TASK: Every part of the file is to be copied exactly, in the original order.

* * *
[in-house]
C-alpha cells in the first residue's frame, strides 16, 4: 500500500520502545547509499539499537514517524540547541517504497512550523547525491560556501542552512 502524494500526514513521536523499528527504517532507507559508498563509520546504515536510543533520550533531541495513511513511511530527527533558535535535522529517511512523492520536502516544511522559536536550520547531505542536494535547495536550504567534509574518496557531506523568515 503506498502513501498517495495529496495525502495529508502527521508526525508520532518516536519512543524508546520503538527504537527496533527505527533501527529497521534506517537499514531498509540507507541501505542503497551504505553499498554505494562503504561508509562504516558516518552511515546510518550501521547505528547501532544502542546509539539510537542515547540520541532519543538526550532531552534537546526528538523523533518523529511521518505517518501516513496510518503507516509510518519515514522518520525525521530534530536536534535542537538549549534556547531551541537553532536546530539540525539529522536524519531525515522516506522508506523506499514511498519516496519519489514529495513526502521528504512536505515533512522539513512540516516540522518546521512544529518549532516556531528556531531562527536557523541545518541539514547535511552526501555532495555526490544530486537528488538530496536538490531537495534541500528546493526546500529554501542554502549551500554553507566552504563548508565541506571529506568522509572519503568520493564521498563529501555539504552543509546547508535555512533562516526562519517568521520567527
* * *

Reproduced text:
[in-house]
C-alpha cells in the first residue's frame, strides 16, 4: 500500500520502545547509499539499537514517524540547541517504497512550523547525491560556501542552512 502524494500526514513521536523499528527504517532507507559508498563509520546504515536510543533520550533531541495513511513511511530527527533558535535535522529517511512523492520536502516544511522559536536550520547531505542536494535547495536550504567534509574518496557531506523568515 503506498502513501498517495495529496495525502495529508502527521508526525508520532518516536519512543524508546520503538527504537527496533527505527533501527529497521534506517537499514531498509540507507541501505542503497551504505553499498554505494562503504561508509562504516558516518552511515546510518550501521547505528547501532544502542546509539539510537542515547540520541532519543538526550532531552534537546526528538523523533518523529511521518505517518501516513496510518503507516509510518519515514522518520525525521530534530536536534535542537538549549534556547531551541537553532536546530539540525539529522536524519531525515522516506522508506523506499514511498519516496519519489514529495513526502521528504512536505515533512522539513512540516516540522518546521512544529518549532516556531528556531531562527536557523541545518541539514547535511552526501555532495555526490544530486537528488538530496536538490531537495534541500528546493526546500529554501542554502549551500554553507566552504563548508565541506571529506568522509572519503568520493564521498563529501555539504552543509546547508535555512533562516526562519517568521520567527